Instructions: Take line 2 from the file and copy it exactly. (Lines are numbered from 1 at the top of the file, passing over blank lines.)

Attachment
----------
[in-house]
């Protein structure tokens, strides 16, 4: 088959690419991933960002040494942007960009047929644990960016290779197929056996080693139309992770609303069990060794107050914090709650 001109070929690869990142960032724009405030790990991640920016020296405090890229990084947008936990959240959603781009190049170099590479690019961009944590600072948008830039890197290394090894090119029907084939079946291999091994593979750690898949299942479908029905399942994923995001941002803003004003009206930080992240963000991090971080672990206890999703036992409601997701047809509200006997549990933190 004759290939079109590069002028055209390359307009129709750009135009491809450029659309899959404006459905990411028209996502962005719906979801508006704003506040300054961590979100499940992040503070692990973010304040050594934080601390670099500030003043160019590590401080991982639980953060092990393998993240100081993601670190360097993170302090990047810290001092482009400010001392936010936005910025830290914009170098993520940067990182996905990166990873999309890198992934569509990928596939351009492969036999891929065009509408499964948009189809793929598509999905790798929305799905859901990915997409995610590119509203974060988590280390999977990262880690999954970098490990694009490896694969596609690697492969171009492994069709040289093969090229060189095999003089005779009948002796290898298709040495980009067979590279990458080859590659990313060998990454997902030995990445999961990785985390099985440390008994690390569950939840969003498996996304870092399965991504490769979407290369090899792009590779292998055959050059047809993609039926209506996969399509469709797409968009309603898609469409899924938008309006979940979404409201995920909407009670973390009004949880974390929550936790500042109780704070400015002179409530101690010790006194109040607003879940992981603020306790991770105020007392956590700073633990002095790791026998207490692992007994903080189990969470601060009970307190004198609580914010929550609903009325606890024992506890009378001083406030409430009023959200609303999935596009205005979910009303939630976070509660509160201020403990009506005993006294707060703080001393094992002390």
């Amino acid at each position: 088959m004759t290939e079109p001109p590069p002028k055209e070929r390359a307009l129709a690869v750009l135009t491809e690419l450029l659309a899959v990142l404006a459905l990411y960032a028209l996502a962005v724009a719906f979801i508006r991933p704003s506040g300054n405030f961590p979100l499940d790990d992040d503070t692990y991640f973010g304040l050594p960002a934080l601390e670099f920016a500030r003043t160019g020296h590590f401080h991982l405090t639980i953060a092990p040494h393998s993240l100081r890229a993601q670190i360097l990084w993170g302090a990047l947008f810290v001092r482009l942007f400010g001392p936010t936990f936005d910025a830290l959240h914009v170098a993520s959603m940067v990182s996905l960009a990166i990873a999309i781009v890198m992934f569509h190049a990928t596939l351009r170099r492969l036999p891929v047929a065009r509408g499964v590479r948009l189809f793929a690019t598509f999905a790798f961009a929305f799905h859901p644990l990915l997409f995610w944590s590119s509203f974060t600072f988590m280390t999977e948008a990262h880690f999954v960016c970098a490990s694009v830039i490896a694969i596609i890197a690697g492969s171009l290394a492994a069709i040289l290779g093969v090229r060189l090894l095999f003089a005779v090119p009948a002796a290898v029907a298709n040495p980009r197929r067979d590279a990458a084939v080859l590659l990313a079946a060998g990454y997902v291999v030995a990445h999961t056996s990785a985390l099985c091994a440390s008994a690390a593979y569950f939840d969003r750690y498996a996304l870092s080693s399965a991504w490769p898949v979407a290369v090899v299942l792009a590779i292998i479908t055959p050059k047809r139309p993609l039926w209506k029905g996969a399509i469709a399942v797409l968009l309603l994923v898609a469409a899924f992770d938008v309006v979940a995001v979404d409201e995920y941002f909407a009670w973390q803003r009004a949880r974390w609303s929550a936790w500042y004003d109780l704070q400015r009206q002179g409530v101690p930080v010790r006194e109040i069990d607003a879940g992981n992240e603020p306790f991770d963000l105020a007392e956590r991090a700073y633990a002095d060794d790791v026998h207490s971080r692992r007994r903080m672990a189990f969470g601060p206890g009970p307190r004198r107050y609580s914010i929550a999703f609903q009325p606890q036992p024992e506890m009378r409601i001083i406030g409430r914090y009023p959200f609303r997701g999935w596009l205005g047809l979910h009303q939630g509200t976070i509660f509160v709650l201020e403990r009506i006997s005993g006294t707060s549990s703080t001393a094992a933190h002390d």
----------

């Protein structure tokens, strides 16, 4: 088959690419991933960002040494942007960009047929644990960016290779197929056996080693139309992770609303069990060794107050914090709650 001109070929690869990142960032724009405030790990991640920016020296405090890229990084947008936990959240959603781009190049170099590479690019961009944590600072948008830039890197290394090894090119029907084939079946291999091994593979750690898949299942479908029905399942994923995001941002803003004003009206930080992240963000991090971080672990206890999703036992409601997701047809509200006997549990933190 004759290939079109590069002028055209390359307009129709750009135009491809450029659309899959404006459905990411028209996502962005719906979801508006704003506040300054961590979100499940992040503070692990973010304040050594934080601390670099500030003043160019590590401080991982639980953060092990393998993240100081993601670190360097993170302090990047810290001092482009400010001392936010936005910025830290914009170098993520940067990182996905990166990873999309890198992934569509990928596939351009492969036999891929065009509408499964948009189809793929598509999905790798929305799905859901990915997409995610590119509203974060988590280390999977990262880690999954970098490990694009490896694969596609690697492969171009492994069709040289093969090229060189095999003089005779009948002796290898298709040495980009067979590279990458080859590659990313060998990454997902030995990445999961990785985390099985440390008994690390569950939840969003498996996304870092399965991504490769979407290369090899792009590779292998055959050059047809993609039926209506996969399509469709797409968009309603898609469409899924938008309006979940979404409201995920909407009670973390009004949880974390929550936790500042109780704070400015002179409530101690010790006194109040607003879940992981603020306790991770105020007392956590700073633990002095790791026998207490692992007994903080189990969470601060009970307190004198609580914010929550609903009325606890024992506890009378001083406030409430009023959200609303999935596009205005979910009303939630976070509660509160201020403990009506005993006294707060703080001393094992002390």